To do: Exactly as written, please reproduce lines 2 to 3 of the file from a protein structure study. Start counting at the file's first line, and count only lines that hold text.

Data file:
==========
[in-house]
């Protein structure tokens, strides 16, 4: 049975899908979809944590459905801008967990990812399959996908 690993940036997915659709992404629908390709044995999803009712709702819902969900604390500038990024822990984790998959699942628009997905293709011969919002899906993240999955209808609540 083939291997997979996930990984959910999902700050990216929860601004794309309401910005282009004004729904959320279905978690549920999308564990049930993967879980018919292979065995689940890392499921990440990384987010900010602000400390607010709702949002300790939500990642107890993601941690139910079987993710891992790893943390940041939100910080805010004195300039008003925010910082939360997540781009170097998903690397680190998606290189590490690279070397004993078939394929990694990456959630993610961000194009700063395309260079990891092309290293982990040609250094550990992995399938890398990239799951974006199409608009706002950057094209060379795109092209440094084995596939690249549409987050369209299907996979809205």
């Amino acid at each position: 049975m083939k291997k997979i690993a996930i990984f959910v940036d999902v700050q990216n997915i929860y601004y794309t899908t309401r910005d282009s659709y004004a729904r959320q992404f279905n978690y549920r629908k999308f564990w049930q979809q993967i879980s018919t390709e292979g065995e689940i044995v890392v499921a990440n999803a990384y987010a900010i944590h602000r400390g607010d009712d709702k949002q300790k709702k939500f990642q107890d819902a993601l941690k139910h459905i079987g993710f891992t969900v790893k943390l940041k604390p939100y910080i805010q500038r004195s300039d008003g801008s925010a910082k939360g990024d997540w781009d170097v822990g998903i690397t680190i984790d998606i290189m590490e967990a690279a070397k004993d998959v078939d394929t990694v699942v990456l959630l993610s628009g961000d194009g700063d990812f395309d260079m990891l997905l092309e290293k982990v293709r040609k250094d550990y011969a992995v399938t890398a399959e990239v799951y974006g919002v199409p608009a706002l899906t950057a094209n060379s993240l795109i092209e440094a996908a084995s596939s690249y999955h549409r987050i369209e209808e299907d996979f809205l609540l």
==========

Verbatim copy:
């Protein structure tokens, strides 16, 4: 049975899908979809944590459905801008967990990812399959996908 690993940036997915659709992404629908390709044995999803009712709702819902969900604390500038990024822990984790998959699942628009997905293709011969919002899906993240999955209808609540 083939291997997979996930990984959910999902700050990216929860601004794309309401910005282009004004729904959320279905978690549920999308564990049930993967879980018919292979065995689940890392499921990440990384987010900010602000400390607010709702949002300790939500990642107890993601941690139910079987993710891992790893943390940041939100910080805010004195300039008003925010910082939360997540781009170097998903690397680190998606290189590490690279070397004993078939394929990694990456959630993610961000194009700063395309260079990891092309290293982990040609250094550990992995399938890398990239799951974006199409608009706002950057094209060379795109092209440094084995596939690249549409987050369209299907996979809205």
């Amino acid at each position: 049975m083939k291997k997979i690993a996930i990984f959910v940036d999902v700050q990216n997915i929860y601004y794309t899908t309401r910005d282009s659709y004004a729904r959320q992404f279905n978690y549920r629908k999308f564990w049930q979809q993967i879980s018919t390709e292979g065995e689940i044995v890392v499921a990440n999803a990384y987010a900010i944590h602000r400390g607010d009712d709702k949002q300790k709702k939500f990642q107890d819902a993601l941690k139910h459905i079987g993710f891992t969900v790893k943390l940041k604390p939100y910080i805010q500038r004195s300039d008003g801008s925010a910082k939360g990024d997540w781009d170097v822990g998903i690397t680190i984790d998606i290189m590490e967990a690279a070397k004993d998959v078939d394929t990694v699942v990456l959630l993610s628009g961000d194009g700063d990812f395309d260079m990891l997905l092309e290293k982990v293709r040609k250094d550990y011969a992995v399938t890398a399959e990239v799951y974006g919002v199409p608009a706002l899906t950057a094209n060379s993240l795109i092209e440094a996908a084995s596939s690249y999955h549409r987050i369209e209808e299907d996979f809205l609540l």